Winter Tips for Spotting Birds of Prey
By Dana Reckelhoff, Interpretive Naturalist at Patoka Lake Nature Center
Photos By Frank Oliver, DNR
Winter is when many birders come out to Patoka Lake to capture photos of birds of prey, especially bald eagles. In the summer season, these birds stay close to their nest sites as they raise their young, but when the weather turns cooler, they can be found miles away from their nests.
Once the young fledge (or leave) their nest during the summer, the entire family is free to move around. Territory expands as temperatures drop. A raptor’s territory might be 1 to 6 square miles in the summer, but it could expand drastically in a harsh winter. This is why I often tell guests to keep their eyes open in winter because the opportunities to see birds of prey are everywhere. The birds fly right over the Nature Center during mid-day and hang out over roadways on the lookout for fresh roadkill.
Bald eagles are one of the raptors visiting Patoka during the cold season. These birds are coming from the northern United States and Canada. If the water in their home range freezes and food becomes scarce due to the cold, they must migrate south to find open water and available resources. Golden eagles are a rarer species that can sometimes be found on site.
Remember to keep a safe distance when looking for birds. The observer should remain at least 330 feet away from an active nest. This is because in winter, courtship behaviors and nest repairs begin. If an adult leaves the nest in winter while keeping the eggs warm, the young inside will not develop. If spooked from the nest before their flight feathers fully develop, they can become injured while falling from the nest. It is integral that viewers respect the necessary space these birds require. If the viewer is getting a response from them, they are likely too close.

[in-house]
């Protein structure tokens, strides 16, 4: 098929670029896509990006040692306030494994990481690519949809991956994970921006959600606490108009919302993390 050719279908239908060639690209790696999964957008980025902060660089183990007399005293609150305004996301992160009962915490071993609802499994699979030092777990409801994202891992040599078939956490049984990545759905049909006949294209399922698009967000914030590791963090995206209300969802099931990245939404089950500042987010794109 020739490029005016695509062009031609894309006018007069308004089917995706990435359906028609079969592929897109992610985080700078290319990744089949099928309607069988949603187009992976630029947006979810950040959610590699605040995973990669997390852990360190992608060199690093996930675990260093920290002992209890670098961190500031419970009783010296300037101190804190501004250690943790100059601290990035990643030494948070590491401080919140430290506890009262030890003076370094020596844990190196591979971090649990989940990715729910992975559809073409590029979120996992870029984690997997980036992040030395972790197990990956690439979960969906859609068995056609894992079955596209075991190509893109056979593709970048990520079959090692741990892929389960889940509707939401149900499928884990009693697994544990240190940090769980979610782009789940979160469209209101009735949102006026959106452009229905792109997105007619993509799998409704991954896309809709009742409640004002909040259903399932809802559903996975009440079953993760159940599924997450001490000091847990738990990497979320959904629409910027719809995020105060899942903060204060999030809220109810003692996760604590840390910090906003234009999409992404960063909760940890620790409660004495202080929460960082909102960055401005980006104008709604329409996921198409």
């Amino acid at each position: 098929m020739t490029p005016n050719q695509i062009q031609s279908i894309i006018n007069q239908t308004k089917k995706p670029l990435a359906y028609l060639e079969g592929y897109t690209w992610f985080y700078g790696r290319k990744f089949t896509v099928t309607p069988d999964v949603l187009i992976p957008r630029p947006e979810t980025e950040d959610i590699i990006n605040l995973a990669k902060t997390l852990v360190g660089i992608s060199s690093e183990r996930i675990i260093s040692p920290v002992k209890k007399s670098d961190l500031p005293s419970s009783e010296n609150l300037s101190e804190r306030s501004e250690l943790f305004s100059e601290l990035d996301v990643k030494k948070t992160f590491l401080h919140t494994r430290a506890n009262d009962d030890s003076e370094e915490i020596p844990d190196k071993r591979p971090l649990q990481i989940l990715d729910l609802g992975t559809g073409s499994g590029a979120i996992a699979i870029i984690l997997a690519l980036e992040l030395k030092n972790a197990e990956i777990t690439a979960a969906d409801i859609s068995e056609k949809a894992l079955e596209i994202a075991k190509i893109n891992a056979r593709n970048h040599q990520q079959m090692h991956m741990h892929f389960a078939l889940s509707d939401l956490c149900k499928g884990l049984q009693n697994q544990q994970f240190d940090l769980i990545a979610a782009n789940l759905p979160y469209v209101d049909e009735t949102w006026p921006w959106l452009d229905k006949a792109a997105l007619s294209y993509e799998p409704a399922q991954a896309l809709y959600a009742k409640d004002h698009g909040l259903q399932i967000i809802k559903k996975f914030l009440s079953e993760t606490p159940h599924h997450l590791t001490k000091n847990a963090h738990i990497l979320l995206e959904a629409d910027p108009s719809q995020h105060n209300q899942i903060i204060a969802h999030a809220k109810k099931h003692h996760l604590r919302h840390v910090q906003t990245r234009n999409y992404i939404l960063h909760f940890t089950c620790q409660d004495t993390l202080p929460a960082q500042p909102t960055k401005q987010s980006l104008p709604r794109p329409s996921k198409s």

There are many safe places to view wild raptors at Patoka. We often see eagles in the trees along the shoreline of Highway 164 and near the causeway on Highway 145. The most beautiful pair of red-shouldered hawks greets guests as they drive up Dillard Road to enter the property. Great horned owls are often heard hooting from the parking lot of the Patoka Lake Office. A Cooper’s hawk stays loyal to the modern campground and fitness trail in winter. The best advice I have is to keep your eyes and ears tuned everywhere you go. Enjoy the slow drive through the property or a hike along the trails. You are bound to see one of these fierce aerial hunters along your route.
If you were never good at hide-and-seek, come see our educational ambassador birds. The Patoka Lake Nature Center is home to a bald eagle, red-tailed hawk and eastern screech owl that have wing injuries that left them flightless. These birds can be viewed on special days in the backyard shelters.
Our staff has plans to build a new raptor center for the birds. Currently, these birds are only able to be viewed on special occasions. With the completion of our new raptor center, guests will be able to see the birds any day the center is open. The new center will feature much more comfortable and safe living conditions for the birds as well.
We at Patoka Lake, along with the Indiana Natural Resources Foundation, are currently raising funds for the new shelter. Every donation gets us closer to our goal and closer to improving these magnificent birds’ dwelling and expanding the opportunity to teach visitors about the birds year-round. You can make a difference by donating here!
Check the event calendar for current raptor viewing dates at calendar.dnr.IN.gov.